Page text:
CrossFit and Rhabdomyolysis

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A few days ago Medium.com published an article titled, “CrossFit’s Dirty Little Secret” written by a physical therapy professor named Eric Robertson. Professor Robertson’s article details a condition called rhabdomyolysis, which is extreme kidney malfunction due to excessive muscle damage. While he makes the case that rhabdomyolysis is commonplace in CrossFit gyms, I will argue that his position is exaggerated and perhaps even dishonest.

CrossFit and Rhabdomyolysis

The first issue that we must address is the elephant in the room whenever you talk to experienced CrossFit trainers: there is no one single thing that you can point at and say, “THAT is CrossFit.” Due to Greg Glassman’s theoretical idealizations of general physical preparedness, constant variance, and functionality, you can make an argument for virtually any physical activity fitting under the CrossFit umbrella. A short list of activities that could easily pass for CrossFit includes weightlifting, powerlifting, gymnastics, sprinting, calisthenics, kettlebell training, triathlon, running, and even certain types of yoga. Clearly, this makes defining the term ‘CrossFit’ very challenging.

Next stop on the debunking train: CrossFit gyms and trainers vary WIDELY from place-to-place. While some people may argue that CrossFit HQ has a quality control problem, it is worthwhile to consider that ANY large corporation runs into this issue. Have you ever been to a Starbucks that just “feels better” than another Starbucks? Similarly, there are plenty of yoga studios, for instance, that have much more experienced teachers than others. Thus, extrapolating an individual’s experience with one CrossFit gym to CrossFit as a whole is a bit misleading. There are CrossFit gyms, and then there are CrossFit gyms. Just as with any act of consumerism in a free market, the buyer must make a smart, educated choice when choosing a gym and trainer.

My main problem Professor Robertson’s article is that the title is overly sensationalized (just like a piece published on Salon.com in early September that was originally titled, “CrossFit embodies everything that’s wrong with America”). To write an article about one individual’s experience with rhabdomyolysis is one thing, but to then state, without evidence, that rhabdomyolysis is “commonly encountered in CrossFit” is just blatantly dishonest. To provide some perspective, I have been training in a CrossFit gym since June of 2009, and I have witnessed exactly ZERO instances of rhabdomyolysis in that time.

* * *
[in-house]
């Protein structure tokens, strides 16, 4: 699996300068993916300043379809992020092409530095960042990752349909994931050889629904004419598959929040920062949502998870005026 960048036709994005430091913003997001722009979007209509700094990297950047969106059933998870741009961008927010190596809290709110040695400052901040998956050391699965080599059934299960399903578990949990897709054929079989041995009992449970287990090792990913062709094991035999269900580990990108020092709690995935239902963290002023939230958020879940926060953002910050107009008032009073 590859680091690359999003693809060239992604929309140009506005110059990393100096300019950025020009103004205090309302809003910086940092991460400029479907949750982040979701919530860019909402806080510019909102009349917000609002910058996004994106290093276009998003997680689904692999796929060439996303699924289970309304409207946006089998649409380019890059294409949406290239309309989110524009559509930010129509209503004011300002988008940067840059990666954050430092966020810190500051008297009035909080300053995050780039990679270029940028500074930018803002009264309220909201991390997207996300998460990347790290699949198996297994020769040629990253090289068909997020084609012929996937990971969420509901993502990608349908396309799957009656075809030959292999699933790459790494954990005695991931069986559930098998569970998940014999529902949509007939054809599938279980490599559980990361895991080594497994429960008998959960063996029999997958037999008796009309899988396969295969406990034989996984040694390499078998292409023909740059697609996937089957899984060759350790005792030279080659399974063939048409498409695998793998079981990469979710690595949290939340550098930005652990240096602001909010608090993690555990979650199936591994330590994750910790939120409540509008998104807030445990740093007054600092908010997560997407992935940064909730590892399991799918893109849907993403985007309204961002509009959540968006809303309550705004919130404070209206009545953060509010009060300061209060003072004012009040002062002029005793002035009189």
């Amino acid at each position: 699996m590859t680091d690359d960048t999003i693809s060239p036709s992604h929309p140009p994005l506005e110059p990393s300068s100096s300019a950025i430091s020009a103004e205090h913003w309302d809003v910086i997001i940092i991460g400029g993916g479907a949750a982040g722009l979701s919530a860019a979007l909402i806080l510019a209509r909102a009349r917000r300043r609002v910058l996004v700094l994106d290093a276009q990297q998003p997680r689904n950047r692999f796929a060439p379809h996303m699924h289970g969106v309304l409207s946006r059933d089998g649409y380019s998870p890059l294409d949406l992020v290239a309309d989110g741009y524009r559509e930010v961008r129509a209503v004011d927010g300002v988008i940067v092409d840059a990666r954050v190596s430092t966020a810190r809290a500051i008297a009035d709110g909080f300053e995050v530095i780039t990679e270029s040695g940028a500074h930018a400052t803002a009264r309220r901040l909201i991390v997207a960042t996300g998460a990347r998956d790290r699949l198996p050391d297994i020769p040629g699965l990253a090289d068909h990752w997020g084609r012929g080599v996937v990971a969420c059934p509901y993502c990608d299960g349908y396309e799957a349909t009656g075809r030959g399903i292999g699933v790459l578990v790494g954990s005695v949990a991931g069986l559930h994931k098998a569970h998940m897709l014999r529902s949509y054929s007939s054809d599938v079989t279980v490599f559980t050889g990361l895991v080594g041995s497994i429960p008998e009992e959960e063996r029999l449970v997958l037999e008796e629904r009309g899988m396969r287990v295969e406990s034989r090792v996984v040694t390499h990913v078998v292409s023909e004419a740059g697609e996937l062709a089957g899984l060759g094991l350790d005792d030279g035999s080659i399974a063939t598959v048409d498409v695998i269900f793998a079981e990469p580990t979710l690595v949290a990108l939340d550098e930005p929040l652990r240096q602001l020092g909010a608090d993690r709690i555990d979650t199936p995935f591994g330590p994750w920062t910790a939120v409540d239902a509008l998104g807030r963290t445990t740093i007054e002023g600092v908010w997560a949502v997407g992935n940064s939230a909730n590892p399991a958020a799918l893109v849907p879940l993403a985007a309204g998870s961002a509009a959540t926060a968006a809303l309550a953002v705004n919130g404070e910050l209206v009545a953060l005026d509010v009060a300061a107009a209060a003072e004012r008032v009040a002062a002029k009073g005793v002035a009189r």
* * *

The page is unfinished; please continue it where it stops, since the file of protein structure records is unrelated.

Lastly, this argument is from a commenter on reddit (hat tip to Brian Sawyer from CrossFit 908):

Let’s say, internationally there are 100 cases a year (pure guess – if there were more I’d imagine we’d hear more about it). There are probably 10 people at a WOD, twice a day, 5 days a week, at 6,000 affiliates. That means in any given week there are 600,000 WOD’s – and I think I’ve been fairly conservative there not including non-affiliate workouts. That’s 31.2 million workouts a year.

So we’ve got 100 cases from 31.2 million workouts. That’s a 0.0003% incidence, making up half a percent of all reported cases. Even if it was 10,000 reported Rhabdo’s a year, that would only be 0.03% of all CrossFitters, hardly “commonly encountered.”

Thanks for reading! If you found this post interesting, helpful, or even controversial, please share it! On Thursday I will be writing about some Practical Tips for Prioritizing Quality over Quantity in a CrossFit Setting.

CrossFit Charlottesville Programming

I recently got the opportunity to program the workouts at CrossFit Charlottesville for April and May. About three years ago I first read an article Greg Glassman wrote titled, “What is Fitness?”, and since then I’ve been hooked on the idea of concurrent strength and endurance training.

These next two months at our gym are going to highlight the Olympic lifts, gymnastics skill training, sustained aerobic power output, and short, intense anaerobic bursts, in addition to several classic CrossFit Girl / Hero WOD’s. My main source of inspiration and knowledge here comes straight from James FitzGerald over at Optimum Performance Training, a total badass who I got the pleasure to meet and listen to talk about fitness while I was in Austin, TX for the PaleoFX Theory to Practice Symposium.

In a nutshell, I’m totally stoked, not to mention totally nervous as to how this will all play out for all the amazing clients who commit their time to do the workouts we say! More to come in the future for sure about positives and negatives of the approach.

Also, been a while since I’ve posted any benchmarks. Recently clean and jerked over 200 pounds for the first time, and also pulled 385# in the deadlift. Snatched 155# for a triple somehow even though I thought it was my one-rep max, so that was fun. Looking to high-bar back squat (full range of motion) 300# sometime soon, as well as maybe get a one-arm chin-up by the end of the summer.

Last but not least, I’m traveling to Rhode Island this week to meet and learn from Charles Poliquin! To say this man is a behemoth in the world of strength and conditioning would be a drastic understatement. He popularized tempo training, speaks several languages, and has huge biceps. ‘Nuff said.